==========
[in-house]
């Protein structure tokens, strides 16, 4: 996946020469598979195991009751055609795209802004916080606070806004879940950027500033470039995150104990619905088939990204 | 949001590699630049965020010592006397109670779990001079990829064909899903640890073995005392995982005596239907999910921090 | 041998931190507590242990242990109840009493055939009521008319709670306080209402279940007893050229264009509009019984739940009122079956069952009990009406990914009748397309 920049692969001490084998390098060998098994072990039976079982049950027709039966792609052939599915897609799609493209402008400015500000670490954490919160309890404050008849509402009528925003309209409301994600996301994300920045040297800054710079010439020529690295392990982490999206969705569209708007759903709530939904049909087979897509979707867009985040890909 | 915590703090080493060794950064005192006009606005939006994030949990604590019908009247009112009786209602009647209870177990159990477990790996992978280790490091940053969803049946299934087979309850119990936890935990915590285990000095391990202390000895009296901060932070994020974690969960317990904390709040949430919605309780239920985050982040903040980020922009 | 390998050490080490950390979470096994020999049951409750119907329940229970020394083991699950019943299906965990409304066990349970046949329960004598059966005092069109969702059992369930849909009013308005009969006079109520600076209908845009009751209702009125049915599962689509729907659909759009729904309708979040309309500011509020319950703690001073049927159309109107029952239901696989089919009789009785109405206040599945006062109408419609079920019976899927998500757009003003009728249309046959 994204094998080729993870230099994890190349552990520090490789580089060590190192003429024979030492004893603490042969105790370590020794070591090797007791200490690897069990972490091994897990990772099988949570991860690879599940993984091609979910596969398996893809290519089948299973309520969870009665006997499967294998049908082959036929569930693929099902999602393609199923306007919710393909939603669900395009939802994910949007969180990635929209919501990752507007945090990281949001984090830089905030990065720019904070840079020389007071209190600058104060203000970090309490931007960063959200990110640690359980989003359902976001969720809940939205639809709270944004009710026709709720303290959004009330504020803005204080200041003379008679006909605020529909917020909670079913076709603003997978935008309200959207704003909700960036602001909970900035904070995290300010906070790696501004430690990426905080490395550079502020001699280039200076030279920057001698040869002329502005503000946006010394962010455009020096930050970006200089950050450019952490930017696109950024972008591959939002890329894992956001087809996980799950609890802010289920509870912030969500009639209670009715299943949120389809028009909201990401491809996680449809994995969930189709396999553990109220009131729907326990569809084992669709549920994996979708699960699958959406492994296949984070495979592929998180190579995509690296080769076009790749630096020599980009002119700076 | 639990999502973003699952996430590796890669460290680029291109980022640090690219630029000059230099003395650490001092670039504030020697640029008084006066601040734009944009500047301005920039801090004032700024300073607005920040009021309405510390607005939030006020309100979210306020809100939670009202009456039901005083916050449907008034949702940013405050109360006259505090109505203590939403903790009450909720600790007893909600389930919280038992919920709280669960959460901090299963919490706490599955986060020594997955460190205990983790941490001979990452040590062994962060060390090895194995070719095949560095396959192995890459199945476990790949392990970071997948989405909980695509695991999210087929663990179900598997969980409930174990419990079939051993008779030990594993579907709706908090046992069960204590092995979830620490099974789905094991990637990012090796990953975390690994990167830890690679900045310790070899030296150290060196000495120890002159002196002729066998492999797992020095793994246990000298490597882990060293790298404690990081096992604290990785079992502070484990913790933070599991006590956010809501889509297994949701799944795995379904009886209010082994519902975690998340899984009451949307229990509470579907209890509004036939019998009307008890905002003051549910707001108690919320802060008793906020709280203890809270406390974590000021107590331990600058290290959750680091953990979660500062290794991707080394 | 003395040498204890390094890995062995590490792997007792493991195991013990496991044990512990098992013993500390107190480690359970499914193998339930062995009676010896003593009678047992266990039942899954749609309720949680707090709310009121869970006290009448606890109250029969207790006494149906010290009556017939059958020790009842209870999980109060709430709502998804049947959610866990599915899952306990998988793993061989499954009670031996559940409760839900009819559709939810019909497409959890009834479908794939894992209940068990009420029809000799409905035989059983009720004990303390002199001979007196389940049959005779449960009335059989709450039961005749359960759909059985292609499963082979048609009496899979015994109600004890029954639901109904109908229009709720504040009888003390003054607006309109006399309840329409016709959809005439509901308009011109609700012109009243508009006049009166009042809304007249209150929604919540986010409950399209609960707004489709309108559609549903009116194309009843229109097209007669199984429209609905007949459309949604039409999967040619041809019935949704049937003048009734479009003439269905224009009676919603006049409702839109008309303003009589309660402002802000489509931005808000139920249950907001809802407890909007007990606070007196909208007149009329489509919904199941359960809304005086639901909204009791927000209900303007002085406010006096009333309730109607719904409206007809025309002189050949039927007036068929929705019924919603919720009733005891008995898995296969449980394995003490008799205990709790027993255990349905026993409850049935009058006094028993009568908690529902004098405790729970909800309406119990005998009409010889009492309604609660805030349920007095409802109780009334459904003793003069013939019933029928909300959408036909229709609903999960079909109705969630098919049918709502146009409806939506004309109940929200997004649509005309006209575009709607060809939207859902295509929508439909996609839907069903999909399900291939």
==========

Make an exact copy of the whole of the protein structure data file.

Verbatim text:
[in-house]
């Protein structure tokens, strides 16, 4: 996946020469598979195991009751055609795209802004916080606070806004879940950027500033470039995150104990619905088939990204 | 949001590699630049965020010592006397109670779990001079990829064909899903640890073995005392995982005596239907999910921090 | 041998931190507590242990242990109840009493055939009521008319709670306080209402279940007893050229264009509009019984739940009122079956069952009990009406990914009748397309 920049692969001490084998390098060998098994072990039976079982049950027709039966792609052939599915897609799609493209402008400015500000670490954490919160309890404050008849509402009528925003309209409301994600996301994300920045040297800054710079010439020529690295392990982490999206969705569209708007759903709530939904049909087979897509979707867009985040890909 | 915590703090080493060794950064005192006009606005939006994030949990604590019908009247009112009786209602009647209870177990159990477990790996992978280790490091940053969803049946299934087979309850119990936890935990915590285990000095391990202390000895009296901060932070994020974690969960317990904390709040949430919605309780239920985050982040903040980020922009 | 390998050490080490950390979470096994020999049951409750119907329940229970020394083991699950019943299906965990409304066990349970046949329960004598059966005092069109969702059992369930849909009013308005009969006079109520600076209908845009009751209702009125049915599962689509729907659909759009729904309708979040309309500011509020319950703690001073049927159309109107029952239901696989089919009789009785109405206040599945006062109408419609079920019976899927998500757009003003009728249309046959 994204094998080729993870230099994890190349552990520090490789580089060590190192003429024979030492004893603490042969105790370590020794070591090797007791200490690897069990972490091994897990990772099988949570991860690879599940993984091609979910596969398996893809290519089948299973309520969870009665006997499967294998049908082959036929569930693929099902999602393609199923306007919710393909939603669900395009939802994910949007969180990635929209919501990752507007945090990281949001984090830089905030990065720019904070840079020389007071209190600058104060203000970090309490931007960063959200990110640690359980989003359902976001969720809940939205639809709270944004009710026709709720303290959004009330504020803005204080200041003379008679006909605020529909917020909670079913076709603003997978935008309200959207704003909700960036602001909970900035904070995290300010906070790696501004430690990426905080490395550079502020001699280039200076030279920057001698040869002329502005503000946006010394962010455009020096930050970006200089950050450019952490930017696109950024972008591959939002890329894992956001087809996980799950609890802010289920509870912030969500009639209670009715299943949120389809028009909201990401491809996680449809994995969930189709396999553990109220009131729907326990569809084992669709549920994996979708699960699958959406492994296949984070495979592929998180190579995509690296080769076009790749630096020599980009002119700076 | 639990999502973003699952996430590796890669460290680029291109980022640090690219630029000059230099003395650490001092670039504030020697640029008084006066601040734009944009500047301005920039801090004032700024300073607005920040009021309405510390607005939030006020309100979210306020809100939670009202009456039901005083916050449907008034949702940013405050109360006259505090109505203590939403903790009450909720600790007893909600389930919280038992919920709280669960959460901090299963919490706490599955986060020594997955460190205990983790941490001979990452040590062994962060060390090895194995070719095949560095396959192995890459199945476990790949392990970071997948989405909980695509695991999210087929663990179900598997969980409930174990419990079939051993008779030990594993579907709706908090046992069960204590092995979830620490099974789905094991990637990012090796990953975390690994990167830890690679900045310790070899030296150290060196000495120890002159002196002729066998492999797992020095793994246990000298490597882990060293790298404690990081096992604290990785079992502070484990913790933070599991006590956010809501889509297994949701799944795995379904009886209010082994519902975690998340899984009451949307229990509470579907209890509004036939019998009307008890905002003051549910707001108690919320802060008793906020709280203890809270406390974590000021107590331990600058290290959750680091953990979660500062290794991707080394 | 003395040498204890390094890995062995590490792997007792493991195991013990496991044990512990098992013993500390107190480690359970499914193998339930062995009676010896003593009678047992266990039942899954749609309720949680707090709310009121869970006290009448606890109250029969207790006494149906010290009556017939059958020790009842209870999980109060709430709502998804049947959610866990599915899952306990998988793993061989499954009670031996559940409760839900009819559709939810019909497409959890009834479908794939894992209940068990009420029809000799409905035989059983009720004990303390002199001979007196389940049959005779449960009335059989709450039961005749359960759909059985292609499963082979048609009496899979015994109600004890029954639901109904109908229009709720504040009888003390003054607006309109006399309840329409016709959809005439509901308009011109609700012109009243508009006049009166009042809304007249209150929604919540986010409950399209609960707004489709309108559609549903009116194309009843229109097209007669199984429209609905007949459309949604039409999967040619041809019935949704049937003048009734479009003439269905224009009676919603006049409702839109008309303003009589309660402002802000489509931005808000139920249950907001809802407890909007007990606070007196909208007149009329489509919904199941359960809304005086639901909204009791927000209900303007002085406010006096009333309730109607719904409206007809025309002189050949039927007036068929929705019924919603919720009733005891008995898995296969449980394995003490008799205990709790027993255990349905026993409850049935009058006094028993009568908690529902004098405790729970909800309406119990005998009409010889009492309604609660805030349920007095409802109780009334459904003793003069013939019933029928909300959408036909229709609903999960079909109705969630098919049918709502146009409806939506004309109940929200997004649509005309006209575009709607060809939207859902295509929508439909996609839907069903999909399900291939």